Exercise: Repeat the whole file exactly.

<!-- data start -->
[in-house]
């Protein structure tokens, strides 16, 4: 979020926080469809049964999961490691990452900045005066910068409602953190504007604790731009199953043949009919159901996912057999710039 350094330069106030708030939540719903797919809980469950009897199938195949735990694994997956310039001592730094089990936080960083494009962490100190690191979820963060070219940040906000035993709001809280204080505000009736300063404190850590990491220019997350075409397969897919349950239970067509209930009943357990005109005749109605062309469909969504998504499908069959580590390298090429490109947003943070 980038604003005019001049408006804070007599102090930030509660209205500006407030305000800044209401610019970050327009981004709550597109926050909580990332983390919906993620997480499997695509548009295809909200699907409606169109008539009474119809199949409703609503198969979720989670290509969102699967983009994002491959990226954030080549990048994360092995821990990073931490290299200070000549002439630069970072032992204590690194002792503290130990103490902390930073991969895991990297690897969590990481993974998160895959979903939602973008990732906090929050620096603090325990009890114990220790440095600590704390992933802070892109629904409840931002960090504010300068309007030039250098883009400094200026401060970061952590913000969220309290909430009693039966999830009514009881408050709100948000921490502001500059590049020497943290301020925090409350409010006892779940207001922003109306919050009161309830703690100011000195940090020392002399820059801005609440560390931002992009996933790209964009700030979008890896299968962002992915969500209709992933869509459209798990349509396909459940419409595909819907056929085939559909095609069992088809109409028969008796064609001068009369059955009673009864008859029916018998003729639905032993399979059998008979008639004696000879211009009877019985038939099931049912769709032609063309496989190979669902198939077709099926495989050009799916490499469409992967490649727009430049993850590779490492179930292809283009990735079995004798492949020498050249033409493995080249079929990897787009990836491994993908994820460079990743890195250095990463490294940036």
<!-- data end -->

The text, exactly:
[in-house]
């Protein structure tokens, strides 16, 4: 979020926080469809049964999961490691990452900045005066910068409602953190504007604790731009199953043949009919159901996912057999710039 350094330069106030708030939540719903797919809980469950009897199938195949735990694994997956310039001592730094089990936080960083494009962490100190690191979820963060070219940040906000035993709001809280204080505000009736300063404190850590990491220019997350075409397969897919349950239970067509209930009943357990005109005749109605062309469909969504998504499908069959580590390298090429490109947003943070 980038604003005019001049408006804070007599102090930030509660209205500006407030305000800044209401610019970050327009981004709550597109926050909580990332983390919906993620997480499997695509548009295809909200699907409606169109008539009474119809199949409703609503198969979720989670290509969102699967983009994002491959990226954030080549990048994360092995821990990073931490290299200070000549002439630069970072032992204590690194002792503290130990103490902390930073991969895991990297690897969590990481993974998160895959979903939602973008990732906090929050620096603090325990009890114990220790440095600590704390992933802070892109629904409840931002960090504010300068309007030039250098883009400094200026401060970061952590913000969220309290909430009693039966999830009514009881408050709100948000921490502001500059590049020497943290301020925090409350409010006892779940207001922003109306919050009161309830703690100011000195940090020392002399820059801005609440560390931002992009996933790209964009700030979008890896299968962002992915969500209709992933869509459209798990349509396909459940419409595909819907056929085939559909095609069992088809109409028969008796064609001068009369059955009673009864008859029916018998003729639905032993399979059998008979008639004696000879211009009877019985038939099931049912769709032609063309496989190979669902198939077709099926495989050009799916490499469409992967490649727009430049993850590779490492179930292809283009990735079995004798492949020498050249033409493995080249079929990897787009990836491994993908994820460079990743890195250095990463490294940036």